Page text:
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Consider a linear system $\lvert D \rvert \subset H^0(\mathbf{P}^2 \times \mathbf{P}^2, \mathcal{O}(a,b))$ with nonempty base locus $B$. This linear system defines a rational map $\mathbf{P}^2 \times \mathbf{P}^2 \dashrightarrow \mathbf{P}^n$, defined on the complement of $B$. (Here $n$ is of course one less than the dimension of the linear system.) By resolving the base locus of $D$, I mean resolving the indeterminacy locus of this rational map, i.e. finding a regular map $X \to \mathbf P^n$ from some smooth variety $X$ birational to $\mathbf{P}^2 \times \mathbf{P}^2$, extending the rational map. That such a resolution exists is a standard fact; I am seeking to describe it explicitly.

For instance, if the base locus of $B$ consists of a disjoint union of irreducible components, it seems clear to me that $X$ can be obtained as the blowup along these components; in fact, I believe the same should apply if the irreducible components intersect transversally. However, things seem more complicated if the irreducible components of the base locus do not intersect transversally.

For a simple example, consider the linear system $$\langle x_1y_2, x_2y_1 \rangle,$$ where the coordinates on $\mathbf{P}^2 \times \mathbf{P}^2$ are $((x_1,x_2,x_3),(y_1,y_2,y_3))$. This gives a rational map $\mathbf{P}^2 \times \mathbf{P}^2 \dashrightarrow \mathbf{P}^1$.

The base locus of this linear system has irreducible components $X_1 = V(x_1,x_2)$, $Y_1 = V(y_1,y_2)$, $Z_1 = V(x_1,y_1)$, and $Z_2 = V(x_2,y_2)$. Evidently we have $X_1 \cap Y_1 = Z_1 \cap Z_2$ is a point, and these intersections are transversal; however, the intersections $X_1 \cap Z_i$ and $Y_1 \cap Z_i$ are not transversal: each such intersection has dimension $1$ rather than the expected dimension $0$.

In this case, how can we explicitly resolve the base locus? Simply blowing up the irreducible components seems like it would cause problems, because of these non-transversal intersections, so my next guess would be to first blowup the intersections of the irreducible components (and, in general, the intersections of the intersections, and so on, in increasing order of dimension). Intuitively, each blowup will make the proper transforms of the next subvarieties disjoint, hence reducing the problem to the easy case.

I've attempted this approach for similar linear systems on $\mathbf{P}^n$ and it seems to be valid. However, I have reason to suspect that this does not work quite as well for $\mathbf{P}^2 \times \mathbf{P}^2$. Without getting into too much detail, computing the intersection theory for this sequence of blowups seems to give some incorrect intersection numbers for pullbacks of divisors from $\mathbf{P}^1$.

Is there anything obviously wrong with my approach to resolving this base locus, and if so, is there a better technique I should be looking at for performing such a resolution? Perhaps more to the point, after performing a sequence of blowups, how can I actually check that the resulting linear system is basepoint-free or not? (For this last question, it seems possible to explicitly compute coordinates for the blowup, but as you can imagine such computations would get unwieldy quite quickly.)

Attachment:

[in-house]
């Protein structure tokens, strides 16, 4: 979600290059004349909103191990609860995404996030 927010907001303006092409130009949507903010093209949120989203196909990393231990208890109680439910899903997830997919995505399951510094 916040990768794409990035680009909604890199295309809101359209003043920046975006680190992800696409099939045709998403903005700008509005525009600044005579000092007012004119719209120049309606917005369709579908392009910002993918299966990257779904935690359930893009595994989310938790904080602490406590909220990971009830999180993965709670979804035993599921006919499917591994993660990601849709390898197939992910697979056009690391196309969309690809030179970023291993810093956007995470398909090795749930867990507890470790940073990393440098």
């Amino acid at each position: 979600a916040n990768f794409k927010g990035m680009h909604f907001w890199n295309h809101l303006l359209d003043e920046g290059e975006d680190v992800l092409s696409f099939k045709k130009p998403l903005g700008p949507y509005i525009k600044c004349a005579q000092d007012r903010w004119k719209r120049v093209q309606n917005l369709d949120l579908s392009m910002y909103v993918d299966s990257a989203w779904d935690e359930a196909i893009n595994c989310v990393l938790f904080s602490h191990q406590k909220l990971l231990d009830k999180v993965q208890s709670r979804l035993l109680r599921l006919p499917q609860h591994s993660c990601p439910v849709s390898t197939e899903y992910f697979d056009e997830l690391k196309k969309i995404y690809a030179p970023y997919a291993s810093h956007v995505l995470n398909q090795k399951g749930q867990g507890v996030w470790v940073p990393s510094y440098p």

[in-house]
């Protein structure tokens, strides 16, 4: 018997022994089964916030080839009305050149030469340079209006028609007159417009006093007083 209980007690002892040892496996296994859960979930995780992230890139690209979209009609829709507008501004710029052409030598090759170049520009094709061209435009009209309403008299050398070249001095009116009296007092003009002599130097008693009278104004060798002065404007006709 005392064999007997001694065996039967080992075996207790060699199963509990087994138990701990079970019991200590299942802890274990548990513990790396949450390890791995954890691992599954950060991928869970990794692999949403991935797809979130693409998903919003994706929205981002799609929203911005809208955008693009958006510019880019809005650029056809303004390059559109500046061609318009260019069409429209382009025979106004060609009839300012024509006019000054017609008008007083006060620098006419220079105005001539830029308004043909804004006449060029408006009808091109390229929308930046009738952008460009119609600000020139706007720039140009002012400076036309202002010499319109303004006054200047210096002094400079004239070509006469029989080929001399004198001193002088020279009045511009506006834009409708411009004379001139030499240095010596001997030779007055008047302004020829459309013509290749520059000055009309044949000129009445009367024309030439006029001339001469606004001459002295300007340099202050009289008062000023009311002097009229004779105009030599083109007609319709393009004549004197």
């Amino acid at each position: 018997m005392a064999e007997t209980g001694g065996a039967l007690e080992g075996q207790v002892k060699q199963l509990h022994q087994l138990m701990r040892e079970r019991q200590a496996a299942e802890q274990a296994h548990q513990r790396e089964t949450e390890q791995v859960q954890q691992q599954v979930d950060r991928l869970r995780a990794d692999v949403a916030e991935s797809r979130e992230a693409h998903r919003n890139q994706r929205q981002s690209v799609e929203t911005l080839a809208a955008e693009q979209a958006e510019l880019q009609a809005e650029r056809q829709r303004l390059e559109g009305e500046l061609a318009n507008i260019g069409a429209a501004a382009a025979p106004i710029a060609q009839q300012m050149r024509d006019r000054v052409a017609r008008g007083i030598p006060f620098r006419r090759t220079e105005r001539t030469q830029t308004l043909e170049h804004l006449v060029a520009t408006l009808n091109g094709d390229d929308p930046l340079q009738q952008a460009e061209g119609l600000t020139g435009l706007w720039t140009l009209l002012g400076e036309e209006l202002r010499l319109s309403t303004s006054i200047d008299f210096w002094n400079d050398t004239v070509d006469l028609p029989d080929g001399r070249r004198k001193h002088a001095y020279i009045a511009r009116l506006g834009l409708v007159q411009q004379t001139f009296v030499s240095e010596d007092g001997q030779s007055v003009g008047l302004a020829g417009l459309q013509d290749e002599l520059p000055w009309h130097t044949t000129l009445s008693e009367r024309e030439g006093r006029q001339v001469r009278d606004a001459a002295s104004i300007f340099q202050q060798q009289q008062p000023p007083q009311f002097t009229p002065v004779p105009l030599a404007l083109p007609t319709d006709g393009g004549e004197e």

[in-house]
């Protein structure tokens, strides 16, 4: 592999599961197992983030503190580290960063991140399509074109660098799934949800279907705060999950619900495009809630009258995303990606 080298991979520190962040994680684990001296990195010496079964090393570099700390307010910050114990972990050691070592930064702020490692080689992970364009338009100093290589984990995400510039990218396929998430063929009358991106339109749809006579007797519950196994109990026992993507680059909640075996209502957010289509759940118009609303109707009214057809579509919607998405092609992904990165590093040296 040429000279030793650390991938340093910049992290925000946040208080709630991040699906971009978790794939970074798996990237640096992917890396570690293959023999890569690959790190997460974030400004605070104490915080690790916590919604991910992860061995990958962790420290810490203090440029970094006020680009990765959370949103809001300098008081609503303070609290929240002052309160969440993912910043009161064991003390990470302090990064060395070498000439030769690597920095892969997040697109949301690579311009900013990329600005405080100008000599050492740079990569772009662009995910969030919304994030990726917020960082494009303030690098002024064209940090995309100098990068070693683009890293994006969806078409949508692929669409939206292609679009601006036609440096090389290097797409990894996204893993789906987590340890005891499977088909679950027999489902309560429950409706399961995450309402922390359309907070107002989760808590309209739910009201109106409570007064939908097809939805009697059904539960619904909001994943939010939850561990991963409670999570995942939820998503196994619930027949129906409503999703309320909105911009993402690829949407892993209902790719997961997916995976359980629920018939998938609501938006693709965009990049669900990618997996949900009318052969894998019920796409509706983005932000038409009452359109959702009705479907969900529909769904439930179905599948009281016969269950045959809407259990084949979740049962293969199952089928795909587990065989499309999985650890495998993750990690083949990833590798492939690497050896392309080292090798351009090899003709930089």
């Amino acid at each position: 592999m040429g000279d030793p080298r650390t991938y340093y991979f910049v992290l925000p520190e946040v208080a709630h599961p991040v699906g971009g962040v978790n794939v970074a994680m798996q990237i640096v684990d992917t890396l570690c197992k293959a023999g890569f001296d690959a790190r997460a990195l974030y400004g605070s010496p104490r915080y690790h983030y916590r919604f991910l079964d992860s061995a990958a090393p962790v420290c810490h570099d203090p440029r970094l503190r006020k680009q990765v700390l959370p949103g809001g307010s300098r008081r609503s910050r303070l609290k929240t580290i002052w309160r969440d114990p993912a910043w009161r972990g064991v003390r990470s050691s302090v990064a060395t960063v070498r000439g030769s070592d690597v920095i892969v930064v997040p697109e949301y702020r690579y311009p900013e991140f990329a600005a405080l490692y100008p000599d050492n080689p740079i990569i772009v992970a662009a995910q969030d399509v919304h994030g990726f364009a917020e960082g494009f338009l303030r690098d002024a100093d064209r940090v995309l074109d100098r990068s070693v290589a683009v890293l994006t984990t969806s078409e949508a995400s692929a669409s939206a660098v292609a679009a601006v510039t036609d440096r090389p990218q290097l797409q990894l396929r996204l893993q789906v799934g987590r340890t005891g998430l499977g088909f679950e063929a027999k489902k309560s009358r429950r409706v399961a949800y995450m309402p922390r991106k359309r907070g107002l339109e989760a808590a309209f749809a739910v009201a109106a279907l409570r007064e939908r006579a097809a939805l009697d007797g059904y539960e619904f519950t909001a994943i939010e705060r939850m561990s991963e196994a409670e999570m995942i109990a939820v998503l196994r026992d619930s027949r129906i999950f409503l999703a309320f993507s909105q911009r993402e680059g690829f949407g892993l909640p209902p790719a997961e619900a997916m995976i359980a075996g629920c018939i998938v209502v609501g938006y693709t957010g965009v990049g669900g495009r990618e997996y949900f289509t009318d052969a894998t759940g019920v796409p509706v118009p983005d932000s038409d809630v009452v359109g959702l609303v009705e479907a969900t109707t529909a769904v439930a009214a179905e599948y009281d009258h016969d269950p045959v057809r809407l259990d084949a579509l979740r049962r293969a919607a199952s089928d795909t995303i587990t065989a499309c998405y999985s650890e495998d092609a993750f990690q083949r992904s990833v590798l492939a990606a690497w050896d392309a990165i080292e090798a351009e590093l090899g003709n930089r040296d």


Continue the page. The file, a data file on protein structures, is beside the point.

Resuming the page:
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The main problem in your approach is that you are only looking at the set of points in the base locus. You really have to look at it with its natural scheme structure.

By the way, a linear system $|D|$ forms a projective linear subspace of $\mathbb P(H^0(X, \mathscr O_X(D)))$. (I.e., it is not a subspace of $H^0(X, \mathscr O_X(D))$.)

So, let $V\subseteq H^0(X, \mathscr L)$ be a space of sections (of a line bundle $\mathscr L$) defining a rational map $\phi: X\dashrightarrow \mathbb P^N$. Then the base locus of $V$ is the closed subset of $X$ where the morphism of sheaves $$ V\otimes \mathscr O_X \to \mathscr L $$ is not surjective. This naturally defines an ideal sheaf: $$ \mathscr J:= \mathrm{Im}\left[ V\otimes \mathscr L^{-1} \to \mathscr O_X \right]\subseteq \mathscr O_X, $$ which gives you the natural scheme structure of the base locus.

So, to resolve the indeterminacy, blow up the ideal sheaf $\mathscr J$: $$ \pi: \widetilde X:=\mathrm{Bl}_{\!\mathscr J}X\to X. $$ Then by the standard properties of blowing up, the pre-image $$ \mathscr J'=\pi^{-1}\!\!\mathscr J\cdot \mathscr O_{\widetilde X} \subseteq \mathscr O_{\widetilde X} $$ is a line bundle, so the sections $\pi^*V\subseteq H^0(\widetilde X, \pi^*\mathscr L)$ generate a sub-line bundle $\mathscr L'$ of $\pi^* \mathscr L$. In other words, the rational map $\phi\circ \pi$ is given by a space of global sections of $\mathscr L'$ that generate $\mathscr L'$, i.e., the rational map $\phi\circ\pi: \widetilde X\dashrightarrow \mathbb P^N$ is defined everywhere and hence it is a morphism.

Now to compare to your original approach, the issue is whether the blow up of $\mathscr J$ is the same as the blow up of $\sqrt {\mathscr J}$ (which is the same as blowing up the support). They could be the same, even if the ideals are different. For instance blowing up a power of an ideal gives the same thing, but more generally it is usually hard to tell if there is a difference.

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  • $\begingroup$ Thank you for the explanation; it was helpful in clearing up several misconceptions. However, I don't see how the blowup of $\sqrt{\mathscr{J}}$ is the same as what I was blowing up. How can one see this? $\endgroup$ – Nolan S May 25 '19 at 20:09
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    $\begingroup$ Sorry, I guess that comment was not entirely correct. What I meant was that it seemed that you were always blowing up reduced subschemes (a.k.a. subvarieties) which is the same as blowing up a radical ideal. $\endgroup$ – Sándor Kovács May 26 '19 at 2:11

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